In a significant development, the completion of eight under-construction water and hydropower projects by the Water and Power Development Authority (WAPDA) is set to elevate Pakistan's water security and energy landscape. The completion of these projects will extend the country's carry-over water capacity from 30 days to 45 days, marking an addition of 9.7 million acre-feet (MAF) in water storage. Simultaneously, WAPDA's hydropower generation is poised to double, reaching over 18,000MW with an increase of 9043MW.
This announcement came during a comprehensive briefing provided to a delegation from the PAF Air War College Karachi during their visit to WAPDA House on 27 November. Led by Air Commodore Raja Imran Asghar, Deputy President of the College, the delegation comprised officers from Pakistan and allied nations including Bahrain, Bangladesh, Egypt, Indonesia, Iran, Jordan, Malaysia, Nigeria, Sri Lanka, South Africa, Saudi Arabia, Yemen, and Zimbabwe.
Secretary WAPDA Fakharuzzaman Ali Cheema extended a warm welcome to the delegation, with Advisor (Hydrology and Water Management) Shahid Hamid delivering insights into WAPDA's role, functions, and development plans. The briefing also covered the challenges and opportunities posed by climate change and water security in Pakistan. Member (Power) WAPDA Jamil Akhtar, along with other senior officers, were present during the session.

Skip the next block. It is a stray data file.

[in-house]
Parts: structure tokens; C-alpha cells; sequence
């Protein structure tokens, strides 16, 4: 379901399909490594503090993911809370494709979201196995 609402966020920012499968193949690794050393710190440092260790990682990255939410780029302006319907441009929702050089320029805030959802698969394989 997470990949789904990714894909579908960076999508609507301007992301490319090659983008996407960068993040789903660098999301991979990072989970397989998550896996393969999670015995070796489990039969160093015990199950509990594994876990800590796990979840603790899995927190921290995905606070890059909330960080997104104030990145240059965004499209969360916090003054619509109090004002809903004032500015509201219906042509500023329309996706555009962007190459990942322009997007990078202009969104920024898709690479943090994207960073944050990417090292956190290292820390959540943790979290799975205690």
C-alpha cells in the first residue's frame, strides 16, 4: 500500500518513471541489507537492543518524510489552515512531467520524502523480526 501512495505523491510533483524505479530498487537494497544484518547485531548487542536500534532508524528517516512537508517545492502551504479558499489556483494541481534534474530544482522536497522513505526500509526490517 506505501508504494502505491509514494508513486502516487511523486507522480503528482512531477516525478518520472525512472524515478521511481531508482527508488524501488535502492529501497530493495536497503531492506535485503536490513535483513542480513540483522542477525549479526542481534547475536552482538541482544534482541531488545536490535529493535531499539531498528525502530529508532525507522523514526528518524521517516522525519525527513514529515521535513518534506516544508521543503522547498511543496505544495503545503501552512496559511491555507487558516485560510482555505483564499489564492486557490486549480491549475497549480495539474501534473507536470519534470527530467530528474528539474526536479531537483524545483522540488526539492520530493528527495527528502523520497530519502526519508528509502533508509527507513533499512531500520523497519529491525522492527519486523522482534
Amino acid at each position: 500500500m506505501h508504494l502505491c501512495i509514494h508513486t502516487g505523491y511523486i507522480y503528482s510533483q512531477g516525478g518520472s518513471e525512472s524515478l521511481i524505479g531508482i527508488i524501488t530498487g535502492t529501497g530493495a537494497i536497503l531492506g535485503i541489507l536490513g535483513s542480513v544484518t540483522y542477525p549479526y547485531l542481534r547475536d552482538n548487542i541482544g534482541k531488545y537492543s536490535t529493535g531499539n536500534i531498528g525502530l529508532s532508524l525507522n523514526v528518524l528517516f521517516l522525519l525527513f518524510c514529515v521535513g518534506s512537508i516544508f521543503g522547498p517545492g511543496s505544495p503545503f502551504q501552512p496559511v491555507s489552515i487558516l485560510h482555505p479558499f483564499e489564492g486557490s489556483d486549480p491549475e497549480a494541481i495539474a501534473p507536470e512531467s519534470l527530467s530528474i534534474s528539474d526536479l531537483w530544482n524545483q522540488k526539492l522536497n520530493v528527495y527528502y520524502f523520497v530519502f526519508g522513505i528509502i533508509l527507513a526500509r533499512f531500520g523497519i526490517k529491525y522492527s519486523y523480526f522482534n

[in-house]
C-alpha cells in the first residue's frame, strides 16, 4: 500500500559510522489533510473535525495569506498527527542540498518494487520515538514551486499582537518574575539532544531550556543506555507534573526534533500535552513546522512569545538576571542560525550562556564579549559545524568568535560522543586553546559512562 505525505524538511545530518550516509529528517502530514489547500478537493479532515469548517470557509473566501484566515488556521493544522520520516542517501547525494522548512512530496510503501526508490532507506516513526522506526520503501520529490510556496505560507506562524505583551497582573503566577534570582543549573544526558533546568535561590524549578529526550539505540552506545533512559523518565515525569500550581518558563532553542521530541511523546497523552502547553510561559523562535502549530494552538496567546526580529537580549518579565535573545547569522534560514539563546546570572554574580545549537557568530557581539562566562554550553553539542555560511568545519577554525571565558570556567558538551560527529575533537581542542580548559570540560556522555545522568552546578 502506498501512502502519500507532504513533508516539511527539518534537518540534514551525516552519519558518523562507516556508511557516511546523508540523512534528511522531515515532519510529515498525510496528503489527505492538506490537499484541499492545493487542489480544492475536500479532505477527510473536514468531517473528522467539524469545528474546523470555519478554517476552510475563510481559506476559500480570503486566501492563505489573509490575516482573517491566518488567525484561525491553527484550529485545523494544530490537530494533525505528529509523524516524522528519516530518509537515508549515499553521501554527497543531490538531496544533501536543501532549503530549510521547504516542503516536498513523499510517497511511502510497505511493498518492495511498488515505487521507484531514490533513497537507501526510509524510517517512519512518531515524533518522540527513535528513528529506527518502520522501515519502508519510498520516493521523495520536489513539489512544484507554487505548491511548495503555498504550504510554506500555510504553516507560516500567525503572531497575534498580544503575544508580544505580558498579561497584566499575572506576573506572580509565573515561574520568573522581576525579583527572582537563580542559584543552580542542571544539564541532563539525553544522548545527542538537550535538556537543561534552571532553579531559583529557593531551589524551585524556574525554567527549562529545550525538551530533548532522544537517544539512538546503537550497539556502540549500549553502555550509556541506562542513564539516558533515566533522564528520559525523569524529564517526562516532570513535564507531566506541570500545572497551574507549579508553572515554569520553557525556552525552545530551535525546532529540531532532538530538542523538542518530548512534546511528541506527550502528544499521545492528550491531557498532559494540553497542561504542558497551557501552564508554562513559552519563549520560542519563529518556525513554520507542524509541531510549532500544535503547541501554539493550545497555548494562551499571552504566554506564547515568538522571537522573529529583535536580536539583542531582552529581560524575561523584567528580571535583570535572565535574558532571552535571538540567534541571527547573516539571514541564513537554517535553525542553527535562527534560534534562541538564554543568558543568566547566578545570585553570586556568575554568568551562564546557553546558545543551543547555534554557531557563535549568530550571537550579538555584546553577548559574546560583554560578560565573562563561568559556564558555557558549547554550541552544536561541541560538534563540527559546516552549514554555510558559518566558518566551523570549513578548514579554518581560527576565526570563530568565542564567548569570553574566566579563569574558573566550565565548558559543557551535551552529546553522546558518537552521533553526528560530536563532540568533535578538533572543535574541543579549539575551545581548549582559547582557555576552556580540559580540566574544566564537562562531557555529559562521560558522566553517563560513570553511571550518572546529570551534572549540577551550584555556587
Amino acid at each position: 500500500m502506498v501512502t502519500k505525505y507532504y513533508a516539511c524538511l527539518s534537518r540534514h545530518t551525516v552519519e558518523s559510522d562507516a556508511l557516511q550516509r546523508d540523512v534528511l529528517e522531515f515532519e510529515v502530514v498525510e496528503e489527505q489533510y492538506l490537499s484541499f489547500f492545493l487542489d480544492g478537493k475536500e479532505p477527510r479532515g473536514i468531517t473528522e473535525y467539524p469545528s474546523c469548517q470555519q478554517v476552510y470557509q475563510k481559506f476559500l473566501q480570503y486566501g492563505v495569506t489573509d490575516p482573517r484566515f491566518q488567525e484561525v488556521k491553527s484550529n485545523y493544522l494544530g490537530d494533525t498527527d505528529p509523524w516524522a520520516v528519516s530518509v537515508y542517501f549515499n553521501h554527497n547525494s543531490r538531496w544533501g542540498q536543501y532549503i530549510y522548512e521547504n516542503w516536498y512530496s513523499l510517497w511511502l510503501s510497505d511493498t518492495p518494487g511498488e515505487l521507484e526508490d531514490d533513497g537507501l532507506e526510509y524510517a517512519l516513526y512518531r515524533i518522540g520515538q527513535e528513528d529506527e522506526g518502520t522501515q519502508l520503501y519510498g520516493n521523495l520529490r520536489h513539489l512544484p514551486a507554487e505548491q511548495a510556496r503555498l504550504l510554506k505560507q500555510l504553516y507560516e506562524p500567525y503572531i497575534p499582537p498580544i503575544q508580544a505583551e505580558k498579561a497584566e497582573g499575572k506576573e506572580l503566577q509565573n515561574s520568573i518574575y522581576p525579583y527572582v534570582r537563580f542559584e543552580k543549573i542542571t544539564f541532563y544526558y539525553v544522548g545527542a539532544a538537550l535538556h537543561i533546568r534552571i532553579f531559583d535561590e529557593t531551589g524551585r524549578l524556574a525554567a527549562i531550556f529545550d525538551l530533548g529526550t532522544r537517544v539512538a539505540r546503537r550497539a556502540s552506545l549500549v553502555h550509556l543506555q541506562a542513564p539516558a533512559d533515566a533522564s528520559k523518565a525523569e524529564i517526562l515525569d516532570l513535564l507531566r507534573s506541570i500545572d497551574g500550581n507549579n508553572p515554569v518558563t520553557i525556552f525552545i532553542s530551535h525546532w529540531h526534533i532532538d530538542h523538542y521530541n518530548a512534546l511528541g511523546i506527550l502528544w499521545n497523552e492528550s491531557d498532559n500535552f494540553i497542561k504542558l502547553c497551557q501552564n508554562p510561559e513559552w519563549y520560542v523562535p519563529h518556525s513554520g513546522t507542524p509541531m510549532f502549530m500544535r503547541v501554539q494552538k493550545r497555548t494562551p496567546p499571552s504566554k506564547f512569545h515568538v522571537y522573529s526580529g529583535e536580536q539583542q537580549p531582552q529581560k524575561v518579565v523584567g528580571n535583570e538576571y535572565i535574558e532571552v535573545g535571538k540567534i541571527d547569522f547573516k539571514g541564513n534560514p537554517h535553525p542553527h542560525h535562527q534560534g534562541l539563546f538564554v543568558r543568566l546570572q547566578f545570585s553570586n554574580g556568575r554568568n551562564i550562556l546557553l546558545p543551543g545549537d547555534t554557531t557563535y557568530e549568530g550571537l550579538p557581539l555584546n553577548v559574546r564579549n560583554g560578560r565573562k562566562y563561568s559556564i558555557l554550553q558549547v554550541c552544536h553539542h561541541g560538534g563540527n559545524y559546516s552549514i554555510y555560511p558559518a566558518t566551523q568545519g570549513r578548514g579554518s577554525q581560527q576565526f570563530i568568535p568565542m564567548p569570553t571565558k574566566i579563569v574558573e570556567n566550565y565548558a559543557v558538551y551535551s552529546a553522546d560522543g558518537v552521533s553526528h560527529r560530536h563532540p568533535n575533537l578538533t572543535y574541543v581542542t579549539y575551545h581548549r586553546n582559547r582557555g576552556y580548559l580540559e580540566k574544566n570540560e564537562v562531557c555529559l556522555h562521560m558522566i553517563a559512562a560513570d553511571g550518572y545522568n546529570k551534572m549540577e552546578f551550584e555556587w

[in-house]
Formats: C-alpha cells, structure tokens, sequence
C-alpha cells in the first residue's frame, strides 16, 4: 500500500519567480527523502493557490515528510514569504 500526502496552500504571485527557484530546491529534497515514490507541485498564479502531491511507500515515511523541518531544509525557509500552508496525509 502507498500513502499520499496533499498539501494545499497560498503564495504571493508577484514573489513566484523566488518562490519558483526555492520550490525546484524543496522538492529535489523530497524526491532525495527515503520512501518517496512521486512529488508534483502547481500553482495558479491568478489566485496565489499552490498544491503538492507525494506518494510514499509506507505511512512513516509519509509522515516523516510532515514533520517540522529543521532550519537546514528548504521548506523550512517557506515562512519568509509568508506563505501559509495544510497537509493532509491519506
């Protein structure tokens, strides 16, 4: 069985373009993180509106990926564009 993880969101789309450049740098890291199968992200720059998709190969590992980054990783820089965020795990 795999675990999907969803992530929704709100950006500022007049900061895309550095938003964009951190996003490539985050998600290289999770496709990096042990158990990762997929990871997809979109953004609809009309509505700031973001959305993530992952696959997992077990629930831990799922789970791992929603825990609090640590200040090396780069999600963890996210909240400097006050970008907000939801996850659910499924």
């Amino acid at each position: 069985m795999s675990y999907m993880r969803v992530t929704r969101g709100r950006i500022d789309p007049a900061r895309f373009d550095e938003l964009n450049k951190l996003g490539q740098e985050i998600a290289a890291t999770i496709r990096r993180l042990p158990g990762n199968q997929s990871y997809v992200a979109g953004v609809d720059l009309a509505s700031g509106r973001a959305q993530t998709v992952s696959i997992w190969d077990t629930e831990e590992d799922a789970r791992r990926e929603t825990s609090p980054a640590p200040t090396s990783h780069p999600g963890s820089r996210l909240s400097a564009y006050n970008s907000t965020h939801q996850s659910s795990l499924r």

The delegation learned that WAPDA is currently undertaking its largest-ever portfolio of development projects in the water and hydropower sectors. These projects, scheduled for completion from 2024 to 2029, aim to enhance water, food, and energy security in Pakistan. Notable initiatives include Diamer Basha Dam, Mohmand Dam, Dasu (Stage-I), Kurram Tangi Dam (Stage-I), Nai Gaj Dam, Kachhi Canal Extension, Tarbela 5th Extension Project, and the Greater Karachi Bulk Water Supply Scheme (K-IV).
In addressing the water and hydropower scenario in Pakistan, the delegation was informed that per capita water availability has declined significantly, reaching 908 cubic meters per annum from 5650 cubic meters in 1951. Pakistan currently stores only 10% of its annual river flows, far below the global average of 40%. The completion of WAPDA's under-construction projects is expected to alleviate the water scarcity and enhance hydropower generation in the country.